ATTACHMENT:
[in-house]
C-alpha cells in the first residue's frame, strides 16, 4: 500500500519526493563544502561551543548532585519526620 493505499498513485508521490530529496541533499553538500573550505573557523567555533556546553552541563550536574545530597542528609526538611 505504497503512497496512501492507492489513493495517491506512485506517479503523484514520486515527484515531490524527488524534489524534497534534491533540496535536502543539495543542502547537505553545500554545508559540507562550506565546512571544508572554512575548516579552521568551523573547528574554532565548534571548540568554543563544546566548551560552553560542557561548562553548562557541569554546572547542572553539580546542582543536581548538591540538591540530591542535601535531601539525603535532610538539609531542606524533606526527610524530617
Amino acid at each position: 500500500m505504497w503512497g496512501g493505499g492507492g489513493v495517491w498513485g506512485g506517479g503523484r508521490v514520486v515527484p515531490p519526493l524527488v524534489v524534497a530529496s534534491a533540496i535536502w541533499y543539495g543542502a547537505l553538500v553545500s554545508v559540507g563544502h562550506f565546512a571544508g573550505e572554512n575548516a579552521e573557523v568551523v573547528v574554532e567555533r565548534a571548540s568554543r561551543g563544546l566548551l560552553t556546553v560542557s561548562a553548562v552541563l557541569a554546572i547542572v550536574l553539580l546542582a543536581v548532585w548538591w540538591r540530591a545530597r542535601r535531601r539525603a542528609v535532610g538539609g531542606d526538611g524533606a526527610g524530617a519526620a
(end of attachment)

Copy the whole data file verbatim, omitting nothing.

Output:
[in-house]
C-alpha cells in the first residue's frame, strides 16, 4: 500500500519526493563544502561551543548532585519526620 493505499498513485508521490530529496541533499553538500573550505573557523567555533556546553552541563550536574545530597542528609526538611 505504497503512497496512501492507492489513493495517491506512485506517479503523484514520486515527484515531490524527488524534489524534497534534491533540496535536502543539495543542502547537505553545500554545508559540507562550506565546512571544508572554512575548516579552521568551523573547528574554532565548534571548540568554543563544546566548551560552553560542557561548562553548562557541569554546572547542572553539580546542582543536581548538591540538591540530591542535601535531601539525603535532610538539609531542606524533606526527610524530617
Amino acid at each position: 500500500m505504497w503512497g496512501g493505499g492507492g489513493v495517491w498513485g506512485g506517479g503523484r508521490v514520486v515527484p515531490p519526493l524527488v524534489v524534497a530529496s534534491a533540496i535536502w541533499y543539495g543542502a547537505l553538500v553545500s554545508v559540507g563544502h562550506f565546512a571544508g573550505e572554512n575548516a579552521e573557523v568551523v573547528v574554532e567555533r565548534a571548540s568554543r561551543g563544546l566548551l560552553t556546553v560542557s561548562a553548562v552541563l557541569a554546572i547542572v550536574l553539580l546542582a543536581v548532585w548538591w540538591r540530591a545530597r542535601r535531601r539525603a542528609v535532610g538539609g531542606d526538611g524533606a526527610g524530617a519526620a